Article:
Chimedza indicated that all those in formal and informal employment, as well as the unemployed, would in one way or another make contributions to NHI, an initiative meant to help improve health service delivery.
For the record, we are not opposed to the capitalisation of NHI. The initiative is noble and is the ideal for any citizen, especially people like us – who for more than a decade have failed to access adequate health services. However, we don’t believe taxing an impoverished population is advisable or possible.
Zimbabweans are considered among the most heavily taxed people in Africa. We are forced to pay stratospheric duty at the border when we import items as well as in shops and other trading points. Add to that the fact that our banks are making enormous profits on the outrageous handling fees they charge depositors. Furthermore, goods in Zimbabwe, following dollarisation, are considered to be very expensive when you compare with other economies in the region and beyond.
The most tragic reality around introducing more taxes is that people in this country are already suffering an acute liquidity crunch. The majority of them are out of work and labouring to squeeze out whatever little money they can get from an overcrowded informal sector. A good number are surviving below the Poverty Datum Line (PDL), let alone the Consumer Price Index (CPI). Millions are dependent on what their relatives in the diaspora send home.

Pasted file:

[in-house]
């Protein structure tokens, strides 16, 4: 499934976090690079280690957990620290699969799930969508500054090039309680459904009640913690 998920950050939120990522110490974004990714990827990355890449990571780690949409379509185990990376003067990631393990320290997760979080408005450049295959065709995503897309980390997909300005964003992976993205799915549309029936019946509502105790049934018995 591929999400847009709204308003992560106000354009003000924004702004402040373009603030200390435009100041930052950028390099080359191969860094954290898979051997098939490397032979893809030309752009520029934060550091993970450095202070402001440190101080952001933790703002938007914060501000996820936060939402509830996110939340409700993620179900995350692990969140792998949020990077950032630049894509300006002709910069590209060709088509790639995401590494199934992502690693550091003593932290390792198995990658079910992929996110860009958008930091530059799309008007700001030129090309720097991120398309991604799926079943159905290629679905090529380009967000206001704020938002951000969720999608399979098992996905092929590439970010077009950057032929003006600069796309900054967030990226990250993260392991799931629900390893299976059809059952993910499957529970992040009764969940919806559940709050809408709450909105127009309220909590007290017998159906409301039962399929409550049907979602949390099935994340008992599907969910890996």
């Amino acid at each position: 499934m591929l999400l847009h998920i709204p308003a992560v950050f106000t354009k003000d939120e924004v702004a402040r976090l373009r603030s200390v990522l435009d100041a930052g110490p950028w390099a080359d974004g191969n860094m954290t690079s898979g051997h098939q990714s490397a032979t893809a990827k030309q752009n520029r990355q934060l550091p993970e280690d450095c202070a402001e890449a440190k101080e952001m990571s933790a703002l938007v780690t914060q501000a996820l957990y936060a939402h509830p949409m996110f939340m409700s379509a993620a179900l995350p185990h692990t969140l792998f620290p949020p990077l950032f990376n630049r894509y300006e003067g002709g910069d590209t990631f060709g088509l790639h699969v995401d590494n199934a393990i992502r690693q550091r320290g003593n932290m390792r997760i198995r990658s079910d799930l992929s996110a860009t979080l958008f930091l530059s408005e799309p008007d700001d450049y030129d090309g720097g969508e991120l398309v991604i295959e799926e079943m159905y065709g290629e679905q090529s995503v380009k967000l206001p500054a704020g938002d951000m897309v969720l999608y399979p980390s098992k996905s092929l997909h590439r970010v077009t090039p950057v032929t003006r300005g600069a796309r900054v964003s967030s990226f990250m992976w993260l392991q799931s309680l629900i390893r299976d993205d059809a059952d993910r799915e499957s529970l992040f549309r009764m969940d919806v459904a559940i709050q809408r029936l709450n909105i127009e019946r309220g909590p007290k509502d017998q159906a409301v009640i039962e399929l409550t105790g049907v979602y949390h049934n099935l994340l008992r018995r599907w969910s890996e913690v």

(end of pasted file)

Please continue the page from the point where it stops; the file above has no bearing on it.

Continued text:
What sense is there in taxing villagers for using cell phones – as the new taxation system plans? Where will the villagers going to get the money from – when it is a known fact that they sometimes go for weeks without a cent in their pocket? And, even more to the point, what is it going to cost in administration and logistics to try and collect that money? And what avenues for corruption and mismanagement are going to be opened up by this? Just look at the road tolls if you need an example!
In pursuit of improving health delivery, government will end up with a bigger health burden as more people fall sick due to stress and other problems associated with poverty. We urge the government to rethink its proposed NHI taxes. We understand they need money – don’t we all? This is not the way to go about it.Post published in: Editor: Wilf Mbanga